Victorian elegance and sophistication gets a dab of the macabre in Edinburgh-based artist Jessica Harrison’s collectible ceramic ladies. Ok maybe not a dab of the macabre, more of a splash. The ceramic figures are part of Body & Soul: New International Ceramics at the Museum of Arts and Design in New York. The exhibit features the human figure in contemporary ceramics.
Hong Kong-based sculptor Johnson Cheung-shing Tsang impresses with work like Conversation, Who Did It?, and A Painful Pot, just to mention a few of his stunning creations. Over the past few years he has specialized in artworks made of ceramics and stainless steel. His work usually combines two elements: the human being and an object, […]
Livia Marin, who appropriates mass-market objects to reflect on how people relate to them, has a Nomadic Patterns series showing ceramics having some sort of meltdown. The effect is surreal and makes us want to eat ice-cream. UPDATE: Guess what? We interviewed Livia Marin! Here’s a look at what’s in store in our exclusive interview. […]
My cupboard is overloaded with vintage ceramics. I used to have my studio right next to a thrift store. Every Monday, when the fresh goods had arrived, I went there to look for second-hand ceramics. The pieces started to pile up and I decided to hand-decorate them with my illustrations. Sometimes I have to start […]
Erin Lightfoot is a ceramic artist based in Brisbane. Starting her career as a graphic and fashion designer, Lightfoot’s love of physical objects drove her to select ceramics as the medium to launch her self-titled brand. Creating everything from bangles to vases, Lightfoot crafts by hand, pouring insane amounts of effort and love into each piece. The quality is amazing: each object glows with a youthful sense of joy and colour.
These perfect vessels in what seems to be an infinite array of colour combinations bring together two of Ben Fiess’ fascinations: the mass produced form and impeccable and complex record keeping. Although his database of glazes and clays is meticulous and scientific, and the porcelain forms firmly echo machine made and generic shapes, the combination of the two is both magical and resoundingly human.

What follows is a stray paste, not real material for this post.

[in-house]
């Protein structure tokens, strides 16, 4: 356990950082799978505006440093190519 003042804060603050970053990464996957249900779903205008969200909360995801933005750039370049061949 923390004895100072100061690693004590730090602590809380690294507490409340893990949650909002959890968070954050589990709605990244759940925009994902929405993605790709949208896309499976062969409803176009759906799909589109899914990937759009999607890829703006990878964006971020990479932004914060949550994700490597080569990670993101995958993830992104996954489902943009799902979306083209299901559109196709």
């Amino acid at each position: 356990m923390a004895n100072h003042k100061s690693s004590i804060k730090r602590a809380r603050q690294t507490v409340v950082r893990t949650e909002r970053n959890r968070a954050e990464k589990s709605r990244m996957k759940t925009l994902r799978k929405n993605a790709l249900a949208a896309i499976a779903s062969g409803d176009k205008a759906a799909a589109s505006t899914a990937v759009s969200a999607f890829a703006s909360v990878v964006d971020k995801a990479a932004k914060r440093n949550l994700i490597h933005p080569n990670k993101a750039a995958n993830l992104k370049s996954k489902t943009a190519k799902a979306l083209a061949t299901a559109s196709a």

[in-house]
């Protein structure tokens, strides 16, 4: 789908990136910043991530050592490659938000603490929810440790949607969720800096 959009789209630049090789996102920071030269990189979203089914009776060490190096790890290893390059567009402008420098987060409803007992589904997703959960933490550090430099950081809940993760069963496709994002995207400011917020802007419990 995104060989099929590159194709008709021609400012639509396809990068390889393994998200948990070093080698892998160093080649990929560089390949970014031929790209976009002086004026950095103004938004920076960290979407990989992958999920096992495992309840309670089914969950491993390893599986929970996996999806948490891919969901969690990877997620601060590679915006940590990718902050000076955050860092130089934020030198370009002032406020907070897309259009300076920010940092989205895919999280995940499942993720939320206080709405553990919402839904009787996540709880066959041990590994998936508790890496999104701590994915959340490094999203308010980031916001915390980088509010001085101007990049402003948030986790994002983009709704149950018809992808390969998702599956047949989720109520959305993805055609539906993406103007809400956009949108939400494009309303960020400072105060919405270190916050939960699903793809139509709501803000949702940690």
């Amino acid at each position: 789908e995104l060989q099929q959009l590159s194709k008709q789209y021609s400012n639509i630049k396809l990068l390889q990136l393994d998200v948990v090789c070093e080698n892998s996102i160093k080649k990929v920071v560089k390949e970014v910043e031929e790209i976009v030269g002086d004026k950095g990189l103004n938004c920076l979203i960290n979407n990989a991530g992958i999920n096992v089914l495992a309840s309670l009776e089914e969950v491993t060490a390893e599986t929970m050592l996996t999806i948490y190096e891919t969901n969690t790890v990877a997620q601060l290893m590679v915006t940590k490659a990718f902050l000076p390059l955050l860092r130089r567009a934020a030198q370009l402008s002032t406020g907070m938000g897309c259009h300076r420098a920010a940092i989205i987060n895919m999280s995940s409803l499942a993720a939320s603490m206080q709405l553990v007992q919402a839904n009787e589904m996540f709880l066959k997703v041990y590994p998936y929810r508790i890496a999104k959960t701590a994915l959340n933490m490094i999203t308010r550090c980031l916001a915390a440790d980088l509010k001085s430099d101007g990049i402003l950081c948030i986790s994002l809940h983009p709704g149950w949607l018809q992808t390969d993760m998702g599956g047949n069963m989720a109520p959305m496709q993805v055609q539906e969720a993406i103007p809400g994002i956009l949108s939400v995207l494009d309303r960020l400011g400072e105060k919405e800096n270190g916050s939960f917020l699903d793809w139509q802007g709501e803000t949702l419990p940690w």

Many fathoms ago, dinner time was yummy time. As kids, we were allowed to scoop, chew, swallow and repeat. Fast track a few years later and this hungry happy go lucky lad has found the ultimate chowdown party plate. Designer Boguslaw Sliwinski has cleverly produced ceramic plates of sporting figures on which cut fruit becomes a whole new flavour of fun.
Adam Tai is master wizard of all things clay. He is a ceramicist who sculpts surreal and organic flowing forms, pushing the boundaries of pot-making. He also paints and illustrates, in his hugely recognisable style of lava-like curves, flowing bubbles and oozing lifeforms. His attention to detail is second to none.
There’s something super charming about these ceramics by Argentine designer, Lola Goldstein. From the smiling and frowning salt and pepper shakers to the cracked vegetable spice holders, each set is more delightful than the next. If you like your eggs soft boiled, the egg cups complete with grinning faces, a petite spoon, and a dedicated salt shaker promise to brighten up any breakfast table.
Wow! I see so many different textures, colors, shapes, and sizes in Nathan Prouty’s work. Not normal ones, either. They all have a very strange and unearthly quality to them. I wouldn’t have been able to tell just by looking, but Prouty is a ceramic artist: the kind that makes you wonder how in the world he was able to do any of it. I have no idea, although I suspect that dental tools were involved.
Brett Freund ignores all those age-old stereotypes associated with ceramics. Put away the patchouli, these vessels take formation by pulling personality out of street art, classic tattoo flash, hyper-dimensional geometric forms and most importantly, bling. Combining contemporary pop critique with traditional technique, we are left to wonder about the difference between decorative and functionality.
I have an obsession with cups and saucers. And Lusesita has such a beautiful collection of them at her utilitarian ceramic store. I love the color palette and the shapes of her ceramics. Last weekend, we went to her solo show and I couldn’t help buying a super cool set in white with vintage rose decals.
I am a big fan of Charles Krafft, so I was drawn to the work of Maria Rubinke, who also breaks with the traditional aesthetic associated with ceramics. Violence and aggression are played out in a bloody tableaux contrasting with the decorative delicacy of the porcelain and becoming both dangerous and beautiful at the same time.
I’ve never been one to go nuts over ceramics. However, Louisianna artist Michaelene Walsh may have changed that in a big way. What’s not to love about a ceramic popsicle collection, ceramic representations of classic vintage toys, or her amazingly whimsical mugs? As easily as these objects might have been created out of any other […]
London-based Robert Ryan works with a form of art I wish I had the patience for — papercutting. He applies his emotive and fantastical art to a variety of applications, from screenprints and textiles, to ceramics and lazercutting.